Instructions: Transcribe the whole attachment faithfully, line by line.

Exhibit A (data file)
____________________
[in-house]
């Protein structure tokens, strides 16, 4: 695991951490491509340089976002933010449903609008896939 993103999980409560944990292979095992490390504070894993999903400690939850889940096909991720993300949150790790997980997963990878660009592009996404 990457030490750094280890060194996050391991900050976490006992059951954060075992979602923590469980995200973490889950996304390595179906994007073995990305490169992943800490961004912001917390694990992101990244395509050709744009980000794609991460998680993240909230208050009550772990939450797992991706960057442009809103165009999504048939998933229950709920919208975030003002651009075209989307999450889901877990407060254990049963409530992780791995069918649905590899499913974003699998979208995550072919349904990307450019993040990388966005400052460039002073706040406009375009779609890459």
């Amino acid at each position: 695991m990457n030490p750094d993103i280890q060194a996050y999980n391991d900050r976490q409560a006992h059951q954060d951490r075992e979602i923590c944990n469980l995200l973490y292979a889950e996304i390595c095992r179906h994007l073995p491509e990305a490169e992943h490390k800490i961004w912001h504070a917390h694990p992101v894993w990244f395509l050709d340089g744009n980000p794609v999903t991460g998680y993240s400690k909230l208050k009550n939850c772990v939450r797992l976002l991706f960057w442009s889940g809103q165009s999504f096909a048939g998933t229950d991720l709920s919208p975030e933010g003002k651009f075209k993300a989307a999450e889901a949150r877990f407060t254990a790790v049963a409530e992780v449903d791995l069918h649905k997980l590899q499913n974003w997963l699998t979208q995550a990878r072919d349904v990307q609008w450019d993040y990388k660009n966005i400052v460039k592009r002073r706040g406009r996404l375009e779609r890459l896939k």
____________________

[in-house]
């Protein structure tokens, strides 16, 4: 695991951490491509340089976002933010449903609008896939 993103999980409560944990292979095992490390504070894993999903400690939850889940096909991720993300949150790790997980997963990878660009592009996404 990457030490750094280890060194996050391991900050976490006992059951954060075992979602923590469980995200973490889950996304390595179906994007073995990305490169992943800490961004912001917390694990992101990244395509050709744009980000794609991460998680993240909230208050009550772990939450797992991706960057442009809103165009999504048939998933229950709920919208975030003002651009075209989307999450889901877990407060254990049963409530992780791995069918649905590899499913974003699998979208995550072919349904990307450019993040990388966005400052460039002073706040406009375009779609890459």
């Amino acid at each position: 695991m990457n030490p750094d993103i280890q060194a996050y999980n391991d900050r976490q409560a006992h059951q954060d951490r075992e979602i923590c944990n469980l995200l973490y292979a889950e996304i390595c095992r179906h994007l073995p491509e990305a490169e992943h490390k800490i961004w912001h504070a917390h694990p992101v894993w990244f395509l050709d340089g744009n980000p794609v999903t991460g998680y993240s400690k909230l208050k009550n939850c772990v939450r797992l976002l991706f960057w442009s889940g809103q165009s999504f096909a048939g998933t229950d991720l709920s919208p975030e933010g003002k651009f075209k993300a989307a999450e889901a949150r877990f407060t254990a790790v049963a409530e992780v449903d791995l069918h649905k997980l590899q499913n974003w997963l699998t979208q995550a990878r072919d349904v990307q609008w450019d993040y990388k660009n966005i400052v460039k592009r002073r706040g406009r996404l375009e779609r890459l896939k």